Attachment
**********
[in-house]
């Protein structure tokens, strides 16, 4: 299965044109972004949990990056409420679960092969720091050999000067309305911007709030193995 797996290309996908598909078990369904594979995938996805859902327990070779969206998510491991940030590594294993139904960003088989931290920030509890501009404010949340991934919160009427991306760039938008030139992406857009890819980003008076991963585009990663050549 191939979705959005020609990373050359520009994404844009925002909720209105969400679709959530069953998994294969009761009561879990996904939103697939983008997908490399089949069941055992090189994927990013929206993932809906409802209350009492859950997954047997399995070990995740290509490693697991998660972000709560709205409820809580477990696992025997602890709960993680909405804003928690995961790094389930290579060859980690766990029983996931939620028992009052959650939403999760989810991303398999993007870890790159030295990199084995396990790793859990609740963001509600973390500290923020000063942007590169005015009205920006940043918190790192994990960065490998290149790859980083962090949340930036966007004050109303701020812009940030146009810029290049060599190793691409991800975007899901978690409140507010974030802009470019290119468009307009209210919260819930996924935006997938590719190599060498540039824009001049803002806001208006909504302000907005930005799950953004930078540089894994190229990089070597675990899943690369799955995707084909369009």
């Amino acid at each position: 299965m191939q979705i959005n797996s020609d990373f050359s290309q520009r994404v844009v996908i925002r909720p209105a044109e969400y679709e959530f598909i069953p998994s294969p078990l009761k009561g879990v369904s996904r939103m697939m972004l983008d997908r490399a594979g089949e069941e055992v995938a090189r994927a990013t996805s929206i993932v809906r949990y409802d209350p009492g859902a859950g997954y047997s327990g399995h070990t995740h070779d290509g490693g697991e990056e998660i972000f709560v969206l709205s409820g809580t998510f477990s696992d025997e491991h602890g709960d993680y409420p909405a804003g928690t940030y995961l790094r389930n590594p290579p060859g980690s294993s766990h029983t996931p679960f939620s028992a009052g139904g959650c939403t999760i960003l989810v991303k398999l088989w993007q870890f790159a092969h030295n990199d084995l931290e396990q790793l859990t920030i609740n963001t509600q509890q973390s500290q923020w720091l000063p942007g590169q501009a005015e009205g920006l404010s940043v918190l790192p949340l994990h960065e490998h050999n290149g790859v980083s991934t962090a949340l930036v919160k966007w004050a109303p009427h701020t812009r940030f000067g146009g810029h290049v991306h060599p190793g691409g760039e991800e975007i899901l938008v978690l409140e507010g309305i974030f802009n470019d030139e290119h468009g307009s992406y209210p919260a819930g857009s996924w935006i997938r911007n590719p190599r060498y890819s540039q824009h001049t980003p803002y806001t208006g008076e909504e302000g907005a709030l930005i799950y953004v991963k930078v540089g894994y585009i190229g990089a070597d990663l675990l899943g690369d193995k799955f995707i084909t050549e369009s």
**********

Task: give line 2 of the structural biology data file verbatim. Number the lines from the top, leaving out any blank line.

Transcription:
């Protein structure tokens, strides 16, 4: 299965044109972004949990990056409420679960092969720091050999000067309305911007709030193995 797996290309996908598909078990369904594979995938996805859902327990070779969206998510491991940030590594294993139904960003088989931290920030509890501009404010949340991934919160009427991306760039938008030139992406857009890819980003008076991963585009990663050549 191939979705959005020609990373050359520009994404844009925002909720209105969400679709959530069953998994294969009761009561879990996904939103697939983008997908490399089949069941055992090189994927990013929206993932809906409802209350009492859950997954047997399995070990995740290509490693697991998660972000709560709205409820809580477990696992025997602890709960993680909405804003928690995961790094389930290579060859980690766990029983996931939620028992009052959650939403999760989810991303398999993007870890790159030295990199084995396990790793859990609740963001509600973390500290923020000063942007590169005015009205920006940043918190790192994990960065490998290149790859980083962090949340930036966007004050109303701020812009940030146009810029290049060599190793691409991800975007899901978690409140507010974030802009470019290119468009307009209210919260819930996924935006997938590719190599060498540039824009001049803002806001208006909504302000907005930005799950953004930078540089894994190229990089070597675990899943690369799955995707084909369009």